Clubbing is changes in the areas under and around the toenails and fingernails that occur with some disorders. The nails may also show changes.
Common symptoms of clubbing:
Clubbing can develop quickly, often within weeks. It also can go away quickly when its cause is treated.
Lung cancer is the most common cause of clubbing. Clubbing often occurs in heart and lung diseases that reduce the amount of oxygen in the blood. These may include:
Other causes of clubbing:
If you notice clubbing, contact your health care provider.
A person with clubbing often has symptoms of another condition. Diagnosing that condition is based on:
The provider may ask questions such as:
The following tests may be done:
There is no treatment for the clubbing itself. The cause of clubbing can be treated, however.
Drake WM, Chowdhury TA. General patient examination and differential diagnosis. In: Glynn M, Drake WM, eds. Hutchison's Clinical Methods. 25th ed. Philadelphia, PA: Elsevier; 2023:chap 2.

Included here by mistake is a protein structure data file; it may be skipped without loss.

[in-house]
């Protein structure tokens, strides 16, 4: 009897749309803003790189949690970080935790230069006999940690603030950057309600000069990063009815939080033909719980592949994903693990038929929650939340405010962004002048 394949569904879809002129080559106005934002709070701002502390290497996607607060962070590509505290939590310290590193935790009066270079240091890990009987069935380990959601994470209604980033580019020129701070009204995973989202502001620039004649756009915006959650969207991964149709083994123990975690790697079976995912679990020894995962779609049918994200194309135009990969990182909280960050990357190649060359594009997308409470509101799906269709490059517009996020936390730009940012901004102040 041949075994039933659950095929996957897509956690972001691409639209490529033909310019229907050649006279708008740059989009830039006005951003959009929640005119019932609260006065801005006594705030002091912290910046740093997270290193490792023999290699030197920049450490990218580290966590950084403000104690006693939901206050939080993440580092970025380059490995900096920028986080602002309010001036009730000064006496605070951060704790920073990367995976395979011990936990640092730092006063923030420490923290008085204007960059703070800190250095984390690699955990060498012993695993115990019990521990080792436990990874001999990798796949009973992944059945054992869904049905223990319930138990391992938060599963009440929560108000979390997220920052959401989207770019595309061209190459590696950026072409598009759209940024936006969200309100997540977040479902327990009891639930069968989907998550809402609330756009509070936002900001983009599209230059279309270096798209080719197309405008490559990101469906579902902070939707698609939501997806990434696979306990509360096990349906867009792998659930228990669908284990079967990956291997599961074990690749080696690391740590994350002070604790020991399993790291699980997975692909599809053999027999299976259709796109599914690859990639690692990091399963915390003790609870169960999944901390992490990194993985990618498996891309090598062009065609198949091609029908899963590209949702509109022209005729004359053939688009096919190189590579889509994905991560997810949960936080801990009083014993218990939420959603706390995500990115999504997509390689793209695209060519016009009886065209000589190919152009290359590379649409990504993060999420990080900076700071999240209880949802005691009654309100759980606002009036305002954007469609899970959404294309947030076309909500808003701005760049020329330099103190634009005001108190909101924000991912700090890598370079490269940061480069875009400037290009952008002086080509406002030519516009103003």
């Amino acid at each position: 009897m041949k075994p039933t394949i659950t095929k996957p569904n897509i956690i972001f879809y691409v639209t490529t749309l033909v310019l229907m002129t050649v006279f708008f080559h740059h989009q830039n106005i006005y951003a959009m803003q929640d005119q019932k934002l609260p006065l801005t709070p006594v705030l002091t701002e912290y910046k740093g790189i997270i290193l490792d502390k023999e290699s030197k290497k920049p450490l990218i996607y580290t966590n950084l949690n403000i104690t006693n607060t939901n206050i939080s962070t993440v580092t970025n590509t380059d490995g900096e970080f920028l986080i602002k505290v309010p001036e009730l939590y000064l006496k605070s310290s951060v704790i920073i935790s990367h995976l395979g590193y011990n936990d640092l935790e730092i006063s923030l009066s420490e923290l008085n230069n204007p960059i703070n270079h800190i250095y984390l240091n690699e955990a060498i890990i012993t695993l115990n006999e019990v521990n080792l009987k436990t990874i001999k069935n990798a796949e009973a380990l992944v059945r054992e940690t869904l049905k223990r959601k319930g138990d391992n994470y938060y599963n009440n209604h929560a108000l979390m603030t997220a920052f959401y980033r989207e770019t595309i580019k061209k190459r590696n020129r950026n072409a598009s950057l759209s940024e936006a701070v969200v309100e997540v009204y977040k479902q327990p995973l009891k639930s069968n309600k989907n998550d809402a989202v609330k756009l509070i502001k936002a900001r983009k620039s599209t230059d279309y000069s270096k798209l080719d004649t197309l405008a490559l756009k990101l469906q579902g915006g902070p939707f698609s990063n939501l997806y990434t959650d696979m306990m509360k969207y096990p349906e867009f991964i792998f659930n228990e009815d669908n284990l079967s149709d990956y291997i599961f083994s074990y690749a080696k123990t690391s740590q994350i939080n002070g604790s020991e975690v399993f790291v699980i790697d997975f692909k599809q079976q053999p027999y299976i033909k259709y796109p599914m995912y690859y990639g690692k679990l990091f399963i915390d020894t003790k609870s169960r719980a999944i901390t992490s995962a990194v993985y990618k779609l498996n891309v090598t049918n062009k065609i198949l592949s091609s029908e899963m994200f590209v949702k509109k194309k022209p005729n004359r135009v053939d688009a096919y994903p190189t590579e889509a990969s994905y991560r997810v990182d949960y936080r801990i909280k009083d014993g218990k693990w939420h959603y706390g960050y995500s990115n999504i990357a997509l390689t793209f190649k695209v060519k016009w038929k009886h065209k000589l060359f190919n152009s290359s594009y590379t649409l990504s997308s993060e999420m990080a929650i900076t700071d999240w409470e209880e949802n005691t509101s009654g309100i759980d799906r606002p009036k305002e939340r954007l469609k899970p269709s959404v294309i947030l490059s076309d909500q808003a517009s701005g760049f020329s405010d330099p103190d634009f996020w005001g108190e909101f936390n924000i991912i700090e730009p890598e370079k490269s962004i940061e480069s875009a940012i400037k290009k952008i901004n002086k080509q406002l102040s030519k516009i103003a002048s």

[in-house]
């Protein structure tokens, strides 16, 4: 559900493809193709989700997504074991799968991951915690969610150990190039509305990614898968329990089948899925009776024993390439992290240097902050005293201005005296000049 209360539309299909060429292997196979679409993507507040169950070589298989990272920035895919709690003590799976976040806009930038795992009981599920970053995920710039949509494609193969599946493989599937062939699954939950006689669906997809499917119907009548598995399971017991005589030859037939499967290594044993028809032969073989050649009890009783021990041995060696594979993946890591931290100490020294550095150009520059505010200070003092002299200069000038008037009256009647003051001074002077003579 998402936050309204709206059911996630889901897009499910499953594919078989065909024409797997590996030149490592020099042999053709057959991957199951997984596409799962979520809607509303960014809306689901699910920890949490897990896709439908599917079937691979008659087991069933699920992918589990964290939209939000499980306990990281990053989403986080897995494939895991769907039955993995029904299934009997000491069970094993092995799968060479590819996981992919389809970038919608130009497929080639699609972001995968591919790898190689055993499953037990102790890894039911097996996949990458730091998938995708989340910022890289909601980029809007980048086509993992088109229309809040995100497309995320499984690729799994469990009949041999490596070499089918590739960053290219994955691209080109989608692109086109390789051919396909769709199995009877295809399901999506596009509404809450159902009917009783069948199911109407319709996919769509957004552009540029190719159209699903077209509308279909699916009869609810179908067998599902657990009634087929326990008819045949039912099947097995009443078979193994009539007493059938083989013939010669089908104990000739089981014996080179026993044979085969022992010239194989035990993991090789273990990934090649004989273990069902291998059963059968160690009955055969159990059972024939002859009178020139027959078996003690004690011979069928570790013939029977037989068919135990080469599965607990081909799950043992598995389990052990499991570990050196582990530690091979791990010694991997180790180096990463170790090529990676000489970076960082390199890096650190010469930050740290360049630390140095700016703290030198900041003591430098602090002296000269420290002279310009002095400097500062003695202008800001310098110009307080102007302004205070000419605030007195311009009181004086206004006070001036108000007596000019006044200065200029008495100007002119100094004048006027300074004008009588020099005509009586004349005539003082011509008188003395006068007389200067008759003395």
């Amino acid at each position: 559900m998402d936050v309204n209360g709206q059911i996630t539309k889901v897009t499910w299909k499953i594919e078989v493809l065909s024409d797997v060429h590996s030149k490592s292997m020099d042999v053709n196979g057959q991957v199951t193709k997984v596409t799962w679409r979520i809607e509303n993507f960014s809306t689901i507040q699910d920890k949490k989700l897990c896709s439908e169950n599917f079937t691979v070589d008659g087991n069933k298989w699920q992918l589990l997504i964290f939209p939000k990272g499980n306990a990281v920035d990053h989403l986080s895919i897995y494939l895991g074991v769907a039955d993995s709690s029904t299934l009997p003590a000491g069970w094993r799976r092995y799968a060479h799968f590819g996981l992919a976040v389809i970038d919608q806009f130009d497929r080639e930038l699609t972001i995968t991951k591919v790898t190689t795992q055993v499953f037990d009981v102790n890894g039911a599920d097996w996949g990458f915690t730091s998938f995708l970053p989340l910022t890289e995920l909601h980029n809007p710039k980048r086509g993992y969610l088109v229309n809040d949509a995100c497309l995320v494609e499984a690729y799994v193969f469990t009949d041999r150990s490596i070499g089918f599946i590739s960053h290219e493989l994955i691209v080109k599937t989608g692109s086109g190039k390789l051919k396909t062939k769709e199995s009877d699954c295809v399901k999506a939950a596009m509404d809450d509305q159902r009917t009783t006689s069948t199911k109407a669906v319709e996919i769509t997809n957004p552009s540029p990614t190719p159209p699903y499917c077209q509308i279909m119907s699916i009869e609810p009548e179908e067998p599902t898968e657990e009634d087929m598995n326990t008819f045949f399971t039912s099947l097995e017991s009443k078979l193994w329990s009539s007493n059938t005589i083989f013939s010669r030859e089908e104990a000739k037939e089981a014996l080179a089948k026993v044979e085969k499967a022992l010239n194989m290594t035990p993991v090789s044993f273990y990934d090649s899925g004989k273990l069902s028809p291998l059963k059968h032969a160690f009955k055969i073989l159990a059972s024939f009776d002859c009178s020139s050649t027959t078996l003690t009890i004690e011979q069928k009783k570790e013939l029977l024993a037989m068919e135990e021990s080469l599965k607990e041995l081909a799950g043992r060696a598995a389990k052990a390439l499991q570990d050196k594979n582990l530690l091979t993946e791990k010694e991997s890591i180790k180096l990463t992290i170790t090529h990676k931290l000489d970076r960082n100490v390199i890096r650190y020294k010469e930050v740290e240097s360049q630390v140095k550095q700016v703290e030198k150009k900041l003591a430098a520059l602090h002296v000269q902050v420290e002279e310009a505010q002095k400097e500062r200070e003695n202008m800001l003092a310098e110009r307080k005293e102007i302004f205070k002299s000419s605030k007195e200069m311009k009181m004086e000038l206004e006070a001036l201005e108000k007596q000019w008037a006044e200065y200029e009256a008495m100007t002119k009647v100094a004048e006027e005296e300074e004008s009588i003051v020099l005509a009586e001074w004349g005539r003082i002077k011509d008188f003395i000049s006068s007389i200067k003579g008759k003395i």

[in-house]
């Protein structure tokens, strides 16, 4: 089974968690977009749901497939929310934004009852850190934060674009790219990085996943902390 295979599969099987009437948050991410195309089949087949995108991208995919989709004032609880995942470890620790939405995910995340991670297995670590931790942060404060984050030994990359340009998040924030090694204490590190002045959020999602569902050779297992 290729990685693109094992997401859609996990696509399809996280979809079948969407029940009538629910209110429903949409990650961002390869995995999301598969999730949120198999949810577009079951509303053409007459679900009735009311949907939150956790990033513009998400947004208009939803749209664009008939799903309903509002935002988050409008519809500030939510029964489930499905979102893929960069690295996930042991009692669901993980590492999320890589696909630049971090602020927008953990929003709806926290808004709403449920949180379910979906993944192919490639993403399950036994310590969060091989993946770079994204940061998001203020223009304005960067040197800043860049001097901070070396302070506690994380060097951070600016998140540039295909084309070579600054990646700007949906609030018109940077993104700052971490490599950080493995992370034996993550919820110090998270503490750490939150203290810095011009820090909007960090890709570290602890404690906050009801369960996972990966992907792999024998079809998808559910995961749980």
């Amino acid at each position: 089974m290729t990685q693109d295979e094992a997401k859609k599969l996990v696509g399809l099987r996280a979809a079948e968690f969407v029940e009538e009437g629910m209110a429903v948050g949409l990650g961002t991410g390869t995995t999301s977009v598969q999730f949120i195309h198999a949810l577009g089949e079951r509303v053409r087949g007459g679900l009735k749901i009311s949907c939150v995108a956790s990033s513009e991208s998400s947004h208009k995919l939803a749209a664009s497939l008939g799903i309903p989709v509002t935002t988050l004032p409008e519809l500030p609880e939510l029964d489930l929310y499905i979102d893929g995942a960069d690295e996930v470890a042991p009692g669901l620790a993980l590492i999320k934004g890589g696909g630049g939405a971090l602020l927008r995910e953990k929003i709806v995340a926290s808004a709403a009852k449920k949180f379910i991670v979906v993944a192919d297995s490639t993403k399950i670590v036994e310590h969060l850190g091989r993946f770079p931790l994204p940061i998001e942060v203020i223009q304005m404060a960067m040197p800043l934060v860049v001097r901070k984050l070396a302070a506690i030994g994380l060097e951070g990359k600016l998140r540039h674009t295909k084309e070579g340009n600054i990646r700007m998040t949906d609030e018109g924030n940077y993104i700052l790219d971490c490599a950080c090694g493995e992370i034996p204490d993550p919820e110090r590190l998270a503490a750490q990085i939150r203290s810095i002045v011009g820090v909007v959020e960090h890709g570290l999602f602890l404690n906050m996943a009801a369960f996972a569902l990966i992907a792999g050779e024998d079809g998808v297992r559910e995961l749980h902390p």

Fajardo E, Davis JL. History and physical examination. In: Broaddus VC, Ernst JD, King TE, Lazarus SC, Sarmiento KF, Schnapp LM, Stapleton RD, eds. Murray and Nadel's Textbook of Respiratory Medicine. 7th ed. Philadelphia, PA: Elsevier; 2022:chap 18.
Kliegman RM, St. Geme JW, Blum NJ, Shah SS, Tasker RC, Wilson KM. Cyanotic congenital heart lesions: lesions associated with decreased pulmonary blood flow. In: Kliegman RM, St. Geme JW, Blum NJ, Shah SS, Tasker RC, Wilson KM, eds. Nelson Textbook of Pediatrics. 21st ed. Philadelphia, PA: Elsevier; 2020:chap 457.BACK TO TOP
Review Date: 4/25/2023
Reviewed By: Charles I. Schwartz, MD, FAAP, Clinical Assistant Professor of Pediatrics, Perelman School of Medicine at the University of Pennsylvania, General Pediatrician at PennCare for Kids, Phoenixville, PA. Also reviewed by David C. Dugdale, MD, Medical Director, Brenda Conaway, Editorial Director, and the A.D.A.M. Editorial team.
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